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**Standard(s): **
[SC2015] LSC7 (7) 12 :

[SC2015] BIOL (9-12) 11 :

[MA2015] AL1 (9-12) 47 :

12 ) Construct and use models (e.g., monohybrid crosses using Punnett squares,
diagrams, simulations) to explain that genetic variations between parent and
offspring (e.g., different alleles, mutations) occur as a result of genetic
differences in randomly inherited genes located on chromosomes and that
additional variations may arise from alteration of genetic information.

[SC2015] BIOL (9-12) 11 :

11 ) Analyze and interpret data collected from probability calculations to
explain the variation of expressed traits within a population.

a. Use mathematics and computation to predict phenotypic and genotypic
ratios and percentages by constructing Punnett squares, including using both
homozygous and heterozygous allele pairs.

b. Develop and use models to demonstrate codominance, incomplete dominance,
and Mendel's laws of segregation and independent assortment.

c. Analyze and interpret data (e.g., pedigree charts, family and population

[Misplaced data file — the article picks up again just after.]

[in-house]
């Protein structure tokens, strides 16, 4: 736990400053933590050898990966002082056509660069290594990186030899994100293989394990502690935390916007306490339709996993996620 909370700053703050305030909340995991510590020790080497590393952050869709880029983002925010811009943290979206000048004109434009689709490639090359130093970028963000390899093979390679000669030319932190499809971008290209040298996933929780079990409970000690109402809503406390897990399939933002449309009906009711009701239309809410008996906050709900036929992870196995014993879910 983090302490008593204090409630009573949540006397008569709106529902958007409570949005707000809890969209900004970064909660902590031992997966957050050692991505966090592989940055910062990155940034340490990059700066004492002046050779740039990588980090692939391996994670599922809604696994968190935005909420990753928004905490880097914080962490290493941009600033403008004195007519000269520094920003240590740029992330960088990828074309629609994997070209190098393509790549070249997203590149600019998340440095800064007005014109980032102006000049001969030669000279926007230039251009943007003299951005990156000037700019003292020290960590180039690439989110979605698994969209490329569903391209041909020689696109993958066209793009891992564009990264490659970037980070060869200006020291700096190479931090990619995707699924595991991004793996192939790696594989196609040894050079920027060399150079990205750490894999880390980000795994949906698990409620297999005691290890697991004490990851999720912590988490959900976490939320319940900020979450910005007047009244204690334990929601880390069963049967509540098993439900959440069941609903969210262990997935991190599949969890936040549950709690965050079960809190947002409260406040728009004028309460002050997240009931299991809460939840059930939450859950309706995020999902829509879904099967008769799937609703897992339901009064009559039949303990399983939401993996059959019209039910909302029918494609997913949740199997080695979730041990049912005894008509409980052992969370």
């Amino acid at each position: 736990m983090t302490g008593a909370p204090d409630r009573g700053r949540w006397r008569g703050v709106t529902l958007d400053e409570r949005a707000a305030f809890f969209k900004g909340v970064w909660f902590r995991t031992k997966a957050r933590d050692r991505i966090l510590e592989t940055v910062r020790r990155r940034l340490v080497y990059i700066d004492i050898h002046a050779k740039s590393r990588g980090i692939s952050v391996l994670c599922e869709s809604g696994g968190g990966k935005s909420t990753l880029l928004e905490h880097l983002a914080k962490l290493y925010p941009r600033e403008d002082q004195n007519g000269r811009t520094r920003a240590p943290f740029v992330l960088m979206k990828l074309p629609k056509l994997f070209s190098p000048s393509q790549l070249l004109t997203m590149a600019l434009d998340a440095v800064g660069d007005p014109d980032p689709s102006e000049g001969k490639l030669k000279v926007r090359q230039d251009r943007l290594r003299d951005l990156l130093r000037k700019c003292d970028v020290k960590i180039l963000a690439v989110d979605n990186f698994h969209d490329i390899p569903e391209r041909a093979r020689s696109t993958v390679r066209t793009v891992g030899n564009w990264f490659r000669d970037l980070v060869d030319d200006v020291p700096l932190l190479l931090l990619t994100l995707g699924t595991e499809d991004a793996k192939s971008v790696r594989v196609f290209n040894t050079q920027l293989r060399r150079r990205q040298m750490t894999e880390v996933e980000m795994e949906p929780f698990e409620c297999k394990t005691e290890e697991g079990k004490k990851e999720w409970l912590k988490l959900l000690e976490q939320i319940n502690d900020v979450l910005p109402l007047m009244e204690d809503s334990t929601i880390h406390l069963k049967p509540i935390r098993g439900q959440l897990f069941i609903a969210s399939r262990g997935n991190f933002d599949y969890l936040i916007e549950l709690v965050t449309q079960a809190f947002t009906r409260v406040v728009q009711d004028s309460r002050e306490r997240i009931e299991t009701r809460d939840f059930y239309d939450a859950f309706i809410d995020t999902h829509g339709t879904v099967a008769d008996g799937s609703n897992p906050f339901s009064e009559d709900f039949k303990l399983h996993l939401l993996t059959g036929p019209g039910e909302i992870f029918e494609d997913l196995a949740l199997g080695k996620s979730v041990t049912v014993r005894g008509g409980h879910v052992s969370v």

studies) regarding Mendelian and complex genetic disorders (e.g., sickle-cell
anemia, cystic fibrosis, type 2 diabetes) to determine patterns of genetic
inheritance and disease risks from both genetic and environmental factors.

[MA2015] AL1 (9-12) 47 :

47 ) Understand that two events A and B are independent if the probability of A and B occurring together is the product of their probabilities, and use this characterization to determine if they are independent. [S-CP2]

In this lesson, students will use the concept of finding the probability of an offspring having more than one genetic trait simultaneously. They will use a shortcut method to find the probability and they will use a Punnett square calculator to check their answers. This lesson can be used to teach genetics in a science classroom or a practical "real world" application of probability calculations in a math classroom.

*This activity was created as a result of the GAP Resource Summit.*